It just occurred to me why I've had no problem reviewing dozens of texts for my classes but I haven't gotten around to evaluating even a single game engine for classroom use (even though I have about five on my to-do list).
Evaluating a textbook is easy. I'm already familiar with most of the content I'd be looking for, so I can skim chapters. I'll typically read a few key areas closely (those that I plan to emphasize the most in class), which gives me a good idea of the author's general approach. I can usually get through a textbook this way in an afternoon or two. If I'm assigning readings in a course, I can read the passage myself the night before we talk about it in class, so the details can be spaced out.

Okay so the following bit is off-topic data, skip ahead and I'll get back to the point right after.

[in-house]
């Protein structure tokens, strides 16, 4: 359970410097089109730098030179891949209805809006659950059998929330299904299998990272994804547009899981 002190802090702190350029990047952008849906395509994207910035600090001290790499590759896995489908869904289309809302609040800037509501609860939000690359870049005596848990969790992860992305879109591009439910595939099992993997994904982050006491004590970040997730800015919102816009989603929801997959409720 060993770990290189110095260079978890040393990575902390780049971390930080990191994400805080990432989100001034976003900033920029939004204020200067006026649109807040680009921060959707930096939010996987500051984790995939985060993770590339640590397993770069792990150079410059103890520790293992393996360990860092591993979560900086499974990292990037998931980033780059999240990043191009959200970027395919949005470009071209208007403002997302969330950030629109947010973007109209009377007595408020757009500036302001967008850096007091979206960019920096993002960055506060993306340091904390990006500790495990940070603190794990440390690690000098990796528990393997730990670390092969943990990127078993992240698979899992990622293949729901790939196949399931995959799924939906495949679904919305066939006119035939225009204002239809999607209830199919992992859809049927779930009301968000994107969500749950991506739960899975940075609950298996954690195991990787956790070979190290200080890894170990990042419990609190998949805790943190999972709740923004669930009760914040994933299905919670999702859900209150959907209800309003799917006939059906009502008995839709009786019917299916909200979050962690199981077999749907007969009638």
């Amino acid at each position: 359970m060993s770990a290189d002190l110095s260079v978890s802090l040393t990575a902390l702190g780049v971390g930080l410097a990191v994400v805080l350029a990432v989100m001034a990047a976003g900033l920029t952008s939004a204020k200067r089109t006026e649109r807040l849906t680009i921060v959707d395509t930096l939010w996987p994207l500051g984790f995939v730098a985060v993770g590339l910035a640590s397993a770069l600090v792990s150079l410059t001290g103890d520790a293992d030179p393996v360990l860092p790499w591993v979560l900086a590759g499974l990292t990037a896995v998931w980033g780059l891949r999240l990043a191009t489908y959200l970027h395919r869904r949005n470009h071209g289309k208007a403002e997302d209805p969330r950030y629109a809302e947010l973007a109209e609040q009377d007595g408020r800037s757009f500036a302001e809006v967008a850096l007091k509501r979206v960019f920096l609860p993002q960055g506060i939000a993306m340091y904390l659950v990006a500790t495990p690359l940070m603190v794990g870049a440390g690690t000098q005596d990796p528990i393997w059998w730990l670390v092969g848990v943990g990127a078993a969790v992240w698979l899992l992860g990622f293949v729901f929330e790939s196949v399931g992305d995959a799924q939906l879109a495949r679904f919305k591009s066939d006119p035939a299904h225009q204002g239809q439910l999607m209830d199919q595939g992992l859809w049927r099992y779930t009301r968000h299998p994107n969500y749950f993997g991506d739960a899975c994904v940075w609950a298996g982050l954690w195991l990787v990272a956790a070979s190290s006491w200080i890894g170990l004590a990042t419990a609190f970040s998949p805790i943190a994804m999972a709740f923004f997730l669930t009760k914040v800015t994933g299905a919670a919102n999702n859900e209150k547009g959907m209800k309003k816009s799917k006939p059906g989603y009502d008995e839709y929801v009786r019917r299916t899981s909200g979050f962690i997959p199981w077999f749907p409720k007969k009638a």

A game engine, by contrast, demands that I learn something that I'm unfamiliar with (the particular capabilities and syntax for that engine) and then create a couple sample projects with it in order to get a feel for how easy it is to develop with. It takes me an afternoon or two just to read the documentation, and then another couple weeks or so to get used to developing games with this particular tool. And if I'm going to demand (or even suggest) the use of a game engine in a course, I should be proficient from the beginning since students will likely have some advanced questions as soon as they start. So, the time commitment is much larger and also must be given up front -- two things that are the bane of a full-time teacher.
I haven't yet found a way around this. I'm not sure there is a way around it; I (and the other teachers I've talked to) use the tools in class that we're familiar with.
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The way I've found around it is to have some students do this as individual projects. It doesn't always work. But you get a better feel for the engines anyway. It's best to give the students a set of tasks to do with the engine.
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